In contrast to the immigration backlash as part of the presidential primary process, many Michigan business advocacy groups have pushed to reform immigration policies to make it easier for companies to attract foreign workers.
A 2014 report from Business Leaders for Michigan (BLM), a Detroit-based statewide business roundtable, called for overall increases in worker visas and for establishing a “manageable legal system” to better accommodate less-skilled workers in sectors such as agriculture, hospitality and construction.
Immigrants made up 7 percent of the state’s workforce and more than 25,000 international students attended Michigan universities in 2014, according to the BLM report.
Those immigrants also start many companies in the state, said Klohs of The Right Place.
“Immigrants, oftentimes, are more entrepreneurial than the general population,” she said.
DOUBTING THE RHETORIC
Despite the strong words used by Trump during his rallies — wherein crowds frequently chant “build the wall” — it remains difficult to know where the candidate actually stands on immigration.
According to a recent report on the website Buzzfeed, Trump may have clarified his immigration and deportation policy in an off-the-record conversation with the editorial board of The New York Times.
A recording of the conversation exists, according to multiple reports. Because the talk was off-the-record, the Times has refused to release it without Trump’s consent, which he has not given despite calls from other candidates and journalists to do so.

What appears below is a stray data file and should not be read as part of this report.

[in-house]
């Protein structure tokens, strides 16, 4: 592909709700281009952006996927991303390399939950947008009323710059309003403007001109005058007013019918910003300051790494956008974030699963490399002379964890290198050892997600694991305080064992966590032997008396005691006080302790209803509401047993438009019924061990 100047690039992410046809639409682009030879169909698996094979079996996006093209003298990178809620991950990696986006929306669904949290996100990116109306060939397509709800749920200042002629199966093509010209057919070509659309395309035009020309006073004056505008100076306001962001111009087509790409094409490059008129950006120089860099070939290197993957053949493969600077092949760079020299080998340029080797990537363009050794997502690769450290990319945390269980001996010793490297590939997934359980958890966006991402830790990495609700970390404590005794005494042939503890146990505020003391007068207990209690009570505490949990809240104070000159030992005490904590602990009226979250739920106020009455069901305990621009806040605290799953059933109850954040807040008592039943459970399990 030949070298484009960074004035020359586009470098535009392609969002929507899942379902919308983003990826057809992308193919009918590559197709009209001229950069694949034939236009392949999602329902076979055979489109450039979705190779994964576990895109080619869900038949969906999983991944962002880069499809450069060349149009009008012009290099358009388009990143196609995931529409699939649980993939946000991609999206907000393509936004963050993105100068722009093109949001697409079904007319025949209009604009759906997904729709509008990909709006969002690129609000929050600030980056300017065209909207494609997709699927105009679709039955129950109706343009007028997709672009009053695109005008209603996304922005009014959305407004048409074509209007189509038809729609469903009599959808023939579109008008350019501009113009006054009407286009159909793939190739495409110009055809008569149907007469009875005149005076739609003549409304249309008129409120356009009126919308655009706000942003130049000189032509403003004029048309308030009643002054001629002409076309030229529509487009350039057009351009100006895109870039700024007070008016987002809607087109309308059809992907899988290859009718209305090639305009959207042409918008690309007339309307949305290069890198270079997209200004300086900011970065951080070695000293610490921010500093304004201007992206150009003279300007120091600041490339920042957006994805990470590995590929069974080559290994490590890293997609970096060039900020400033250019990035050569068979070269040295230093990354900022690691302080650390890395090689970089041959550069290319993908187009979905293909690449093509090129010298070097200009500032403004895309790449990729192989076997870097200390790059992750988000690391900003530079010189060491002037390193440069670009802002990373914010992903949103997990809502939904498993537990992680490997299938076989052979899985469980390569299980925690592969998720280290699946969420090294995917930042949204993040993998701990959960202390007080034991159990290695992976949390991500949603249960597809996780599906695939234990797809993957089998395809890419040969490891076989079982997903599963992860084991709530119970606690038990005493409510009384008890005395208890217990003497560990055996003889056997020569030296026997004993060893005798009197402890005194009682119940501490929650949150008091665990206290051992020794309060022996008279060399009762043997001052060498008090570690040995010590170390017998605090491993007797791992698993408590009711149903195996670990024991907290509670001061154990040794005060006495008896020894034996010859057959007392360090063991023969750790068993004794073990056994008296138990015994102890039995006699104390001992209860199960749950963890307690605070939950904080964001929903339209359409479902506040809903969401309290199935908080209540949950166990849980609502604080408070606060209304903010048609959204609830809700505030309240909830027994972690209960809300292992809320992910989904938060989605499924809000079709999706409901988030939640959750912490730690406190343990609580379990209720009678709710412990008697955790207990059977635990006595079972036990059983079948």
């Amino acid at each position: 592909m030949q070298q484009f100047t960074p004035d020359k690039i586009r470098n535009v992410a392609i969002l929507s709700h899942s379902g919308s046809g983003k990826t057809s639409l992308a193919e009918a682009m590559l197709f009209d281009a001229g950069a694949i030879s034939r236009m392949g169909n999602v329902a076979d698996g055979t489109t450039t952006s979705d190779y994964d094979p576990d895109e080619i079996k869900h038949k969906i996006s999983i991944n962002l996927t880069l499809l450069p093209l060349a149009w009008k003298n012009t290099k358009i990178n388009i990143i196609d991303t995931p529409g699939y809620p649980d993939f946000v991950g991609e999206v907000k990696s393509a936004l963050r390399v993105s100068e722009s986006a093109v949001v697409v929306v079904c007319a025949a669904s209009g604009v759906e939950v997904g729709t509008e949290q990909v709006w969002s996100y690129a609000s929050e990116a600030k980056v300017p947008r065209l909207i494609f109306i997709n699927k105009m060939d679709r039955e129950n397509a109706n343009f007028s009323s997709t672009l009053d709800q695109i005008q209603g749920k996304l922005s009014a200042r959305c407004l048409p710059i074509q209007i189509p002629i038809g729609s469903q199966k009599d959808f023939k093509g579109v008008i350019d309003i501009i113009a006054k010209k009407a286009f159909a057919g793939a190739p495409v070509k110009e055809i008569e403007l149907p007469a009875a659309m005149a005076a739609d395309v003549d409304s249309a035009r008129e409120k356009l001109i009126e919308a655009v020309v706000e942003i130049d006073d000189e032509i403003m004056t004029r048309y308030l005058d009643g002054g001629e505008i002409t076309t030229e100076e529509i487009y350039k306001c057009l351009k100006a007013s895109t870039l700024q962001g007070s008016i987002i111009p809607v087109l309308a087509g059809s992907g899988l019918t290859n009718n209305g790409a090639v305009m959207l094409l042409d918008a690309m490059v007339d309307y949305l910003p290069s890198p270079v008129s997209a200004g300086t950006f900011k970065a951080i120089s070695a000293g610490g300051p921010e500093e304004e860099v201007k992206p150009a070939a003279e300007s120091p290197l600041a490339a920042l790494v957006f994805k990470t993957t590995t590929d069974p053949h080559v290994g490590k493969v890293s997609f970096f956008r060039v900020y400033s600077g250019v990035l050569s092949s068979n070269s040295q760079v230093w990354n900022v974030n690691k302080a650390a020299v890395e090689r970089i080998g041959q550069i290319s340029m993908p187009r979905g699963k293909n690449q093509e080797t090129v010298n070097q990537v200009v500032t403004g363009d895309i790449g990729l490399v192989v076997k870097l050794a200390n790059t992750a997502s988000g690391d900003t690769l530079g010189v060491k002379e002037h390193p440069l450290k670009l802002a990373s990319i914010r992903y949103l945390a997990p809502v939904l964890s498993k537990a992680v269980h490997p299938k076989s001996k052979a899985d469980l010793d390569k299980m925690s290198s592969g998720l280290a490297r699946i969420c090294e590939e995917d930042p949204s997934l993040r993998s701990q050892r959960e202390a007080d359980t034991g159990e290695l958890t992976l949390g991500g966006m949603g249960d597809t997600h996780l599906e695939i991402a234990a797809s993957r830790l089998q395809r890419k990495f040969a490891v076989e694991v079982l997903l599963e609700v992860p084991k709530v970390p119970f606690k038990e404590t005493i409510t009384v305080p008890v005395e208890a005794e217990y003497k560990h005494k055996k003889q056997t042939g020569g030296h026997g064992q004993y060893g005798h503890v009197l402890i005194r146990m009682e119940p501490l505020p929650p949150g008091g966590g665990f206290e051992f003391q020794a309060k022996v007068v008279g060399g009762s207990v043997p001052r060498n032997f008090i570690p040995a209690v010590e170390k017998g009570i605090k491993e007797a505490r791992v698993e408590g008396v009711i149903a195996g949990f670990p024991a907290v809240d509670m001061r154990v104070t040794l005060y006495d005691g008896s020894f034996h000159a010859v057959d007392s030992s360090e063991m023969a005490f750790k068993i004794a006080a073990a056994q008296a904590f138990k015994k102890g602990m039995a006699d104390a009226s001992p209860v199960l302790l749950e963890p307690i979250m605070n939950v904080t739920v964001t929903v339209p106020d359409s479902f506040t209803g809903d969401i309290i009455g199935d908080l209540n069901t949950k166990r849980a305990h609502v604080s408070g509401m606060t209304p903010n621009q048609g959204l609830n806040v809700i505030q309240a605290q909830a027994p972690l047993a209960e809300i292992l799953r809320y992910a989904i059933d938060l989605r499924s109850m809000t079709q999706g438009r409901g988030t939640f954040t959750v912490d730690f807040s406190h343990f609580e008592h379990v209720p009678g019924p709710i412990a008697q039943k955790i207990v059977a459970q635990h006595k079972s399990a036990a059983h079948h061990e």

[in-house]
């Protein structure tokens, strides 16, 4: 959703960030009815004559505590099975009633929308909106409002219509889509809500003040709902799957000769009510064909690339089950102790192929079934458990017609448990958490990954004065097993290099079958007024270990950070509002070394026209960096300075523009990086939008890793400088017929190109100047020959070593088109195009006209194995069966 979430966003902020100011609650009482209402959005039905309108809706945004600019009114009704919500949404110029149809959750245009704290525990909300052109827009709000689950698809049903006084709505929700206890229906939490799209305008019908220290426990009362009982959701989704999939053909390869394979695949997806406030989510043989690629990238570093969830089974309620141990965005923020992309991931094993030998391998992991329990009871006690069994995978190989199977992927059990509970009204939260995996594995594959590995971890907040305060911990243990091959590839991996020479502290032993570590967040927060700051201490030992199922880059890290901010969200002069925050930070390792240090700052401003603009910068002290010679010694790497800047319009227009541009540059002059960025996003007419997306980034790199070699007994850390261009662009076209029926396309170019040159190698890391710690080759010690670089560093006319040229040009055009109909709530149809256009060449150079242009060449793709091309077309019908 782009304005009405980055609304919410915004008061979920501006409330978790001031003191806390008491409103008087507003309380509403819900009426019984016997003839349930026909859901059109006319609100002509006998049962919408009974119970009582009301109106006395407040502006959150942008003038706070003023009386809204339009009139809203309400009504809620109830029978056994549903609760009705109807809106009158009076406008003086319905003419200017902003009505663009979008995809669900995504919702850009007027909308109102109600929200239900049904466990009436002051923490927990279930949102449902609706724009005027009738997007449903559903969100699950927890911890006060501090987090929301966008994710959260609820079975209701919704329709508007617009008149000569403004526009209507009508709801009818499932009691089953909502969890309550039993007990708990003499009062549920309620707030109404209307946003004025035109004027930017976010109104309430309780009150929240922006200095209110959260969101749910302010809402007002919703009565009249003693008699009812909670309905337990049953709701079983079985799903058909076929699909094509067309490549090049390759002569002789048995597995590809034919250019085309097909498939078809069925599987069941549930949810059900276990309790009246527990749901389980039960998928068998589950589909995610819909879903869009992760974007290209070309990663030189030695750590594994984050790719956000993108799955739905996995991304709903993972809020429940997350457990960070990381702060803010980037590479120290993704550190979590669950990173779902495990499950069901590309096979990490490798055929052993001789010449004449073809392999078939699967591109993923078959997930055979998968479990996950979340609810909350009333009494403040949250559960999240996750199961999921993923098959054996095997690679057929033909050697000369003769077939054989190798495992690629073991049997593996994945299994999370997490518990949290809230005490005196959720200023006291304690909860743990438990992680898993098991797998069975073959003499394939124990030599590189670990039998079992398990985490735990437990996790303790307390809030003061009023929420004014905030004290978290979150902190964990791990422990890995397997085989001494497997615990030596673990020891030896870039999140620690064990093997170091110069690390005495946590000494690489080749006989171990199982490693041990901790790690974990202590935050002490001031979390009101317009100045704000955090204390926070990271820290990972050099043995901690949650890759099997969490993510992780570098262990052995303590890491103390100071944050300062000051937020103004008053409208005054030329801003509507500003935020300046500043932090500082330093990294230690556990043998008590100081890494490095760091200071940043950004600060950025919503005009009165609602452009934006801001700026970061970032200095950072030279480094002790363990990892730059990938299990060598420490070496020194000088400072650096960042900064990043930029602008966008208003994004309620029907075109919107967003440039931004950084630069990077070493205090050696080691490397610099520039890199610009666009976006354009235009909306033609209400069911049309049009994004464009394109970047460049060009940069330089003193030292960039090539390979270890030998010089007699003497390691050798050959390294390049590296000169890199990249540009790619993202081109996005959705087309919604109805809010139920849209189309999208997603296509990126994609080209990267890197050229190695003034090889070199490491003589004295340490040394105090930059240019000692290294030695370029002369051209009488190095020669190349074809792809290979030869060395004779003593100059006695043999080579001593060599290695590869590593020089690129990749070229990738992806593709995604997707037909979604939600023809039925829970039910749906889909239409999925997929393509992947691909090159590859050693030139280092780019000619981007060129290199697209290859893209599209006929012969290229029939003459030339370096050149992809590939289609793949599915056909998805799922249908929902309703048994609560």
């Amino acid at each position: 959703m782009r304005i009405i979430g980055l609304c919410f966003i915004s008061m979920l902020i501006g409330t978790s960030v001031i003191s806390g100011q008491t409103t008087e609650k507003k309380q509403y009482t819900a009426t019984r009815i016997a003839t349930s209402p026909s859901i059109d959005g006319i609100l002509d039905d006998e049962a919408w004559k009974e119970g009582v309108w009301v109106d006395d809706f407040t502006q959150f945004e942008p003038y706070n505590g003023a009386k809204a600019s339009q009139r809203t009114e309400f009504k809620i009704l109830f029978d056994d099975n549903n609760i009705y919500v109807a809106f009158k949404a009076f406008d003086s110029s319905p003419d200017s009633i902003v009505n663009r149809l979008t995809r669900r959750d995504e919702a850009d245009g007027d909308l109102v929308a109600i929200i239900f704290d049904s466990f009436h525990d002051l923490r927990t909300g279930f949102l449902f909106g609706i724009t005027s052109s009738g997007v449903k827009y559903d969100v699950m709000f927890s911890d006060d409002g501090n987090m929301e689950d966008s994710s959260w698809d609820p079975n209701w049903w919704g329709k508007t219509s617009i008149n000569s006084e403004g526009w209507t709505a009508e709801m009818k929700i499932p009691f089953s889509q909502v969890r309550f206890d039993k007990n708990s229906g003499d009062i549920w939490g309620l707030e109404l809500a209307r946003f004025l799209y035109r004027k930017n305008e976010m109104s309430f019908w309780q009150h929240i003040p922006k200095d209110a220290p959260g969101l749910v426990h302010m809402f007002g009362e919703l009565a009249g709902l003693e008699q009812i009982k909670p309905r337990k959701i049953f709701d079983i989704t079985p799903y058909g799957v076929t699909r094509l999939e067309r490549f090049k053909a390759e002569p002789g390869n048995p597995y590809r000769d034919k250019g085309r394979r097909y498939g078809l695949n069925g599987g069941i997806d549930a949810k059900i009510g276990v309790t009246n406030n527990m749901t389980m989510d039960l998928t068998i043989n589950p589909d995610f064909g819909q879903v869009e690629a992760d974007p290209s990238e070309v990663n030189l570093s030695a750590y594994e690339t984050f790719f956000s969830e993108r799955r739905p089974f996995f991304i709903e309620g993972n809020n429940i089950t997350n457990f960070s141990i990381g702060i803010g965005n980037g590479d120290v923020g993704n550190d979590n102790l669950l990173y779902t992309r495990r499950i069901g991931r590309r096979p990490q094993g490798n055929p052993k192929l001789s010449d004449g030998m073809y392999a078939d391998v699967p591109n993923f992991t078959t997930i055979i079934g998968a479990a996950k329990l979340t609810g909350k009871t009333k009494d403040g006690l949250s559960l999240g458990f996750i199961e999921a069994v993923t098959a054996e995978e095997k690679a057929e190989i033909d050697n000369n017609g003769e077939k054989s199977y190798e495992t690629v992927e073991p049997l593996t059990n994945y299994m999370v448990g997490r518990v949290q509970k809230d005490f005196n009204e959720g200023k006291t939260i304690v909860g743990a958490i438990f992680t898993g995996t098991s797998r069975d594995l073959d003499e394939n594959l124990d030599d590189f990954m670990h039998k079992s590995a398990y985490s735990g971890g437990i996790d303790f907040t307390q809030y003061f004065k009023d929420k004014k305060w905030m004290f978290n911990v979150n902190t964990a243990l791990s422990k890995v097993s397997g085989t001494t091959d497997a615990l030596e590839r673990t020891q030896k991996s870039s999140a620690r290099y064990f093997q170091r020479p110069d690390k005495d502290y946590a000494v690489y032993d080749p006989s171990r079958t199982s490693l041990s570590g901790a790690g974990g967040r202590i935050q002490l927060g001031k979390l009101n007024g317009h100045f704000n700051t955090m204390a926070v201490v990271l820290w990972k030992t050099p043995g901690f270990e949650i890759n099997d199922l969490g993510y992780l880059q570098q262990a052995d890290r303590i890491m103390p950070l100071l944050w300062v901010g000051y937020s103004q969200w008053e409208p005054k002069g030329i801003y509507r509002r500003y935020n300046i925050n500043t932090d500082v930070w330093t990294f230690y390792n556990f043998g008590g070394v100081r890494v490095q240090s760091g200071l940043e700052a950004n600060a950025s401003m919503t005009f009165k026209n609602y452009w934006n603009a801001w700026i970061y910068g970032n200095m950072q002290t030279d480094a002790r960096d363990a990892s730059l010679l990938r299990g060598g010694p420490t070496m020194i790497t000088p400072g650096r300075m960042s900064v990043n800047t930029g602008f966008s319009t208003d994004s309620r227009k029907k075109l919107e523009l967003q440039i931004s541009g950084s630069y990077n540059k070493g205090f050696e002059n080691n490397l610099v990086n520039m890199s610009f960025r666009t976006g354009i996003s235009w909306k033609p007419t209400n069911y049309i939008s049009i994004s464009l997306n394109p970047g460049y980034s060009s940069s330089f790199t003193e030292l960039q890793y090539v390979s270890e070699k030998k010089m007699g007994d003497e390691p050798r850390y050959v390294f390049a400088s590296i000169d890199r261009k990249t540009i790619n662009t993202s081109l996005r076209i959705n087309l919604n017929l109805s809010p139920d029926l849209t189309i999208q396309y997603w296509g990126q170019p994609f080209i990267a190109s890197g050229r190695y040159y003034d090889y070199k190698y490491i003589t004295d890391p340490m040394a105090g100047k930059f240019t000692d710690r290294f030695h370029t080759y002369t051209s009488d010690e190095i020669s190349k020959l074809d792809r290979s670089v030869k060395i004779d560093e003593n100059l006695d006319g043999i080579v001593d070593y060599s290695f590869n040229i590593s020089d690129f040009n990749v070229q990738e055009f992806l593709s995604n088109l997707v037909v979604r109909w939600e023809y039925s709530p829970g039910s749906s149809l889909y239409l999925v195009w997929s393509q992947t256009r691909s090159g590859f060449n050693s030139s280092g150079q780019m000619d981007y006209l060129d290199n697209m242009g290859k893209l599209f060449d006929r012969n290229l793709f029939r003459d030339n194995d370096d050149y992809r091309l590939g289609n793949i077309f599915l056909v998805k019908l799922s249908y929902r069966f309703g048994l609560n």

During Thursday’s GOP presidential candidate debate in Detroit, Trump seemed to back-pedal on some of his stances on immigration, particularly in terms of attracting skilled workers to the United States.
“So, we do need (the) highly skilled, and one of the biggest problems we have is people go to the best colleges,” Trump said, according to a debate transcript published by The New York Times. “They’ll go to Harvard, they’ll go to Stanford, they’ll go to Wharton, as soon as they’re finished they’ll get shoved out. They want to stay in this country. They want to stay here desperately, they’re not able to stay here. For that purpose, we absolutely have to be able to keep the brain power in this country.”
That led debate moderator and Fox News anchor Megyn Kelly to challenge Trump about whether he was abandoning his previous positions.
“I’m changing it, and I’m softening the position because we have to have talented people in this country,” Trump replied back, according to the transcript.
Just minutes earlier in the debate, however, Trump said he “was not very flexible” when it came to his immigration stance.
The Trump campaign did not reply to a request for additional comment from MiBiz.
For economic developers such as LEAP’s Trezise, who says his organization has worked hard to make the Lansing area welcoming to a diverse workforce and attractive to foreign investors, it’s important for national candidates to cool their provocative rhetoric about immigrants, many of whom feel like they’re being unfairly targeted in the campaign.
“They are feeling very isolated or picked on,” Trezise said of Lansing’s population of immigrant workers and business professionals. “There is damage being done already to all of our (economic development) efforts with these incendiary comments. It is not cool.”